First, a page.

48 hours in Bangkok

Where to stay

The year-old Bangkok Marriott Marquis Queen’s Park is the latest luxury hotel to open. It’s far more glam than its domestic counterparts with soaring ceilings, sparkly chandeliers, pool with cabanas (Imagine Dragons recently played a concert on the pool deck), and breathtaking views. The spa is a quiet oasis where you can get a ‘jetlag massage,’ and the lounge on the 27th floor has an expansive outdoor terrace.

For a more intimate stay, The Siam, designed by famed hotel designer Bill Bensley, is completely removed from the city bustle. With only 39 rooms, it’s a magnet for fashion- and film-industry types. The stylish, riverside boutique boasts an infinity pool, art deco-inspired bar, botanical garden, museum with Thai antiques, and a private, refurbished barge for river cruises.

Day 1

There are no direct flights from the U.S. to Thailand, so the journey can take between 18 and 24 hours. After the long commute, focus on regeneration and activity, which will help the jet lag. If you’re checking into Bangkok Marriott Marquis, make a beeline to the hotel’s backyard, Queen’s Park, for a stroll. The park is a sanctuary for athletes, complete with jogging track, basketball courts, a lake, grassy knolls (where you’ll see Tai Chi in action) and outdoor fitness machines. From here, spend a few hours at EmQuartier next door. Malls in Bangkok flaunt over-the-top design, and this one features 45th-floor aerial views and a stunning, cascading waterfall as a backdrop to sleek, outdoor bridges in the center. For lunch, choose from 50 Asian restaurants, including Scruffy Apron, which serves up farm-fresh salads, and Belon Oyster & Raw Bar, serving daily oysters and ceviche. You’ll find the mother lode of notable Thai fashion designers selling everything from street to couture, like Disaya and Greyhound.

As the sun sets, head to The Jam Factory, a hipsterfied warehouse district along the river, reachable by taxi or public river ferry. Converted from an actual factory that produced jam, this hot spot is home to stylish restaurants, a coffee shop, contemporary art gallery and a lifestyle concept and design store stocked with some of the best gifts to bring back home (from locally-made candles and fun dishware to pet accessories). Grab a bite at The Never Ending Summer, an industrial-chic restaurant that dishes out modern versions of traditional Thai dishes, like roasted duck curry.

Just across the river is Asiatique, an Asian-style theme park/market with dozens of local street vendors, street food, and live Muay Thai matches. For a nightcap, head over to the ultra-swank Sky Bar at Lebua, a mothlight to jetsetters. Southeast Asia’s tallest open-air bar at 820 feet, it is an “island” in the sky featuring jaw-dropping, 360-degree views of the city’s sprawling and glittery landscape.

Day 2

Most high-end Bangkok hotels offer lavish breakfast buffets (which include not only Thai but Western and Japanese selections), so you’ll want to grab a bite before heading out. Now that you’ve explored the modern side of the city, spend a day immersed in its past. Take a traditional tuk tuk (a three-wheeled rickshaw) to Grand Palace. The former home of Thai royalty since 1782, Grand Palace is masterfully designed with intricate details and stunning architecture. Make sure you check out the Temple of the Emerald Buddha before you leave.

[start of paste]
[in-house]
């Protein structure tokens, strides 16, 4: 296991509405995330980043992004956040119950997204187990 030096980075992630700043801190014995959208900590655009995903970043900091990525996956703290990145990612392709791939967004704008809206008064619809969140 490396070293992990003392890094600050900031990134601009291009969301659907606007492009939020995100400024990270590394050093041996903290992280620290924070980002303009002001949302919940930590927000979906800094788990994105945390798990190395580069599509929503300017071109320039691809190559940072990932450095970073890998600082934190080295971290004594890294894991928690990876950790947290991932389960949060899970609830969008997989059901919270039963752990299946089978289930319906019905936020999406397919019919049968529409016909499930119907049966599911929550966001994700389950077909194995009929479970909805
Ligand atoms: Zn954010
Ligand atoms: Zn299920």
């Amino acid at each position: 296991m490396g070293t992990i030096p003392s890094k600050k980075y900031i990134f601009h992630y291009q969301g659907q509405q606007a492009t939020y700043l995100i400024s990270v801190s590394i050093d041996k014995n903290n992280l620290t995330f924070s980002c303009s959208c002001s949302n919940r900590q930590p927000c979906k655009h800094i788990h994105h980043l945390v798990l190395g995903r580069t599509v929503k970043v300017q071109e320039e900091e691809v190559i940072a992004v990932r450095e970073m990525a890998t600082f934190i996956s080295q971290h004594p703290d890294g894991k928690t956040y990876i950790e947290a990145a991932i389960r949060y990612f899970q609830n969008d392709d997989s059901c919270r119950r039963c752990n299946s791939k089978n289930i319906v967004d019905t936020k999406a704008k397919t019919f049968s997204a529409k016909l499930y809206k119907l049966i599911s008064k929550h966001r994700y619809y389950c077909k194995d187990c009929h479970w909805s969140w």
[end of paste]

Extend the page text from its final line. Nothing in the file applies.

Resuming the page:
Get your cardio fix at Master Toddy’s Muay Thai Academy where you can take a group class or book a private session. The facility is owned and operated by legendary Grand Master Toddy, considered the father of modern Muay Thai.

From there, take a 20-minute taxi to Sukhumvit, the main hub of Bangkok chock-full of street vendors, massage parlors, tailors, bars, and miles of authentic street food. Take a stroll and grab lunch at any of the vendors selling everything from pad Thai to vegetable curries. If you’re a history nut, explore Jim Thompson House, just a 15-minute taxi ride (or a 20- to 25-minute tuk tuk). The American entrepreneur introduced Thai silk to the world post-WWII. After living in Thailand for 22 years, he mysteriously vanished in 1967. His house is now a museum, a complex of six Thai-style teakwood houses that feels like a true time warp.

Plan your trip over a weekend to visit Chatuchak Weekend Market, the original night market with more than 8,000 stalls selling a wide array of merchandise, from antiques and clothes to snake whiskey and kao niew moo yang (pork skewers with sticky rice). They’re easy to eat, especially at markets. Whatever street food you end up choosing for dinner, make sure to get morning glory (a green vegetable similar to Chinese watercress), which is generally sautéed with garlic, because you can only get it in Thailand (the shelf life is short, so it’s too expensive for U.S. restaurants to import). Chatuchak is only open Friday to Sunday, starting at 6:00 p.m.

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